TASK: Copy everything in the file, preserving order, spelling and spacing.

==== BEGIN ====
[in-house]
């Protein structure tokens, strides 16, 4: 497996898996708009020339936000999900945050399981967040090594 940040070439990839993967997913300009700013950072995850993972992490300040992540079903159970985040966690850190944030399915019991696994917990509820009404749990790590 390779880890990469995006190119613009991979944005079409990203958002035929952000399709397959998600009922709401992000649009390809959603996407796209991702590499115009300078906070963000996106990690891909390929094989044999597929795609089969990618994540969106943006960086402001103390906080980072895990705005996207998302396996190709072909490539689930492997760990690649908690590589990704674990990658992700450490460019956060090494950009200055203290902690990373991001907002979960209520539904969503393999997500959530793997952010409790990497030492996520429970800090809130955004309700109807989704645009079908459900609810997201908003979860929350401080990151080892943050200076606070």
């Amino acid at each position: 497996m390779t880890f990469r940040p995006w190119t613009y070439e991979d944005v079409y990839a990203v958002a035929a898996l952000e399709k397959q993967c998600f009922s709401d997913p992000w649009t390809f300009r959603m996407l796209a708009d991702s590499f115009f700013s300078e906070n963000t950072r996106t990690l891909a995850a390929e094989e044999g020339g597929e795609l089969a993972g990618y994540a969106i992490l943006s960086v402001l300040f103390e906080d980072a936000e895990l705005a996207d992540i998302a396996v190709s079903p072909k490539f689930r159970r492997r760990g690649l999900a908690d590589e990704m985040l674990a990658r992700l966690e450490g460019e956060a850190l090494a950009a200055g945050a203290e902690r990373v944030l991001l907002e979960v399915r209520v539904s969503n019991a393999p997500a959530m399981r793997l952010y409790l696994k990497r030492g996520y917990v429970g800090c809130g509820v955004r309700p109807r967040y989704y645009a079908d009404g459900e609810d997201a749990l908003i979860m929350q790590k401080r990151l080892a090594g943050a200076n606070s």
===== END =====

[in-house]
């Protein structure tokens, strides 16, 4: 497996898996708009020339936000999900945050399981967040090594 940040070439990839993967997913300009700013950072995850993972992490300040992540079903159970985040966690850190944030399915019991696994917990509820009404749990790590 390779880890990469995006190119613009991979944005079409990203958002035929952000399709397959998600009922709401992000649009390809959603996407796209991702590499115009300078906070963000996106990690891909390929094989044999597929795609089969990618994540969106943006960086402001103390906080980072895990705005996207998302396996190709072909490539689930492997760990690649908690590589990704674990990658992700450490460019956060090494950009200055203290902690990373991001907002979960209520539904969503393999997500959530793997952010409790990497030492996520429970800090809130955004309700109807989704645009079908459900609810997201908003979860929350401080990151080892943050200076606070």
């Amino acid at each position: 497996m390779t880890f990469r940040p995006w190119t613009y070439e991979d944005v079409y990839a990203v958002a035929a898996l952000e399709k397959q993967c998600f009922s709401d997913p992000w649009t390809f300009r959603m996407l796209a708009d991702s590499f115009f700013s300078e906070n963000t950072r996106t990690l891909a995850a390929e094989e044999g020339g597929e795609l089969a993972g990618y994540a969106i992490l943006s960086v402001l300040f103390e906080d980072a936000e895990l705005a996207d992540i998302a396996v190709s079903p072909k490539f689930r159970r492997r760990g690649l999900a908690d590589e990704m985040l674990a990658r992700l966690e450490g460019e956060a850190l090494a950009a200055g945050a203290e902690r990373v944030l991001l907002e979960v399915r209520v539904s969503n019991a393999p997500a959530m399981r793997l952010y409790l696994k990497r030492g996520y917990v429970g800090c809130g509820v955004r309700p109807r967040y989704y645009a079908d009404g459900e609810d997201a749990l908003i979860m929350q790590k401080r990151l080892a090594g943050a200076n606070s």